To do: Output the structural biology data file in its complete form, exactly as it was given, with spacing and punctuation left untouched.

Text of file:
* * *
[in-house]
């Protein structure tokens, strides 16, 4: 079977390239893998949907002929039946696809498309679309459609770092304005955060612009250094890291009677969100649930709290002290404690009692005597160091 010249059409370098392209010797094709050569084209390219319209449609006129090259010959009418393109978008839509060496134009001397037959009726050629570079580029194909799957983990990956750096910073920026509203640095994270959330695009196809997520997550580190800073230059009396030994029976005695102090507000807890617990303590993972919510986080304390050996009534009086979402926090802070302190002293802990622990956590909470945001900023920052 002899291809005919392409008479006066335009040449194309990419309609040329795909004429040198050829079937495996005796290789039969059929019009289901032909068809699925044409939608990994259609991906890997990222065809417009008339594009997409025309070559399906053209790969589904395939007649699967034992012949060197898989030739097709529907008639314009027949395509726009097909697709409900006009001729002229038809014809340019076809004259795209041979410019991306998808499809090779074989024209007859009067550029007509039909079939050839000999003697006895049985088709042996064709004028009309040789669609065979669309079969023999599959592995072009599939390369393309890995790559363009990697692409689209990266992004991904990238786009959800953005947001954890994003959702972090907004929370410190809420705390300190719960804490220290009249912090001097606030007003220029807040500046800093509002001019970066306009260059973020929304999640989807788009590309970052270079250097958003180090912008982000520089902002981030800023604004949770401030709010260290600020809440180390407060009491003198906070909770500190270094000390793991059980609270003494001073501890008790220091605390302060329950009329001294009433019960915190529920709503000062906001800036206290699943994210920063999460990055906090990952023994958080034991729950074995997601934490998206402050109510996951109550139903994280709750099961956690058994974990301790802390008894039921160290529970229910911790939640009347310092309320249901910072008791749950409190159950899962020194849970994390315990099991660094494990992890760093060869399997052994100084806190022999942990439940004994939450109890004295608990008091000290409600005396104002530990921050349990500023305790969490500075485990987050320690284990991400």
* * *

[in-house]
């Protein structure tokens, strides 16, 4: 079977390239893998949907002929039946696809498309679309459609770092304005955060612009250094890291009677969100649930709290002290404690009692005597160091 010249059409370098392209010797094709050569084209390219319209449609006129090259010959009418393109978008839509060496134009001397037959009726050629570079580029194909799957983990990956750096910073920026509203640095994270959330695009196809997520997550580190800073230059009396030994029976005695102090507000807890617990303590993972919510986080304390050996009534009086979402926090802070302190002293802990622990956590909470945001900023920052 002899291809005919392409008479006066335009040449194309990419309609040329795909004429040198050829079937495996005796290789039969059929019009289901032909068809699925044409939608990994259609991906890997990222065809417009008339594009997409025309070559399906053209790969589904395939007649699967034992012949060197898989030739097709529907008639314009027949395509726009097909697709409900006009001729002229038809014809340019076809004259795209041979410019991306998808499809090779074989024209007859009067550029007509039909079939050839000999003697006895049985088709042996064709004028009309040789669609065979669309079969023999599959592995072009599939390369393309890995790559363009990697692409689209990266992004991904990238786009959800953005947001954890994003959702972090907004929370410190809420705390300190719960804490220290009249912090001097606030007003220029807040500046800093509002001019970066306009260059973020929304999640989807788009590309970052270079250097958003180090912008982000520089902002981030800023604004949770401030709010260290600020809440180390407060009491003198906070909770500190270094000390793991059980609270003494001073501890008790220091605390302060329950009329001294009433019960915190529920709503000062906001800036206290699943994210920063999460990055906090990952023994958080034991729950074995997601934490998206402050109510996951109550139903994280709750099961956690058994974990301790802390008894039921160290529970229910911790939640009347310092309320249901910072008791749950409190159950899962020194849970994390315990099991660094494990992890760093060869399997052994100084806190022999942990439940004994939450109890004295608990008091000290409600005396104002530990921050349990500023305790969490500075485990987050320690284990991400």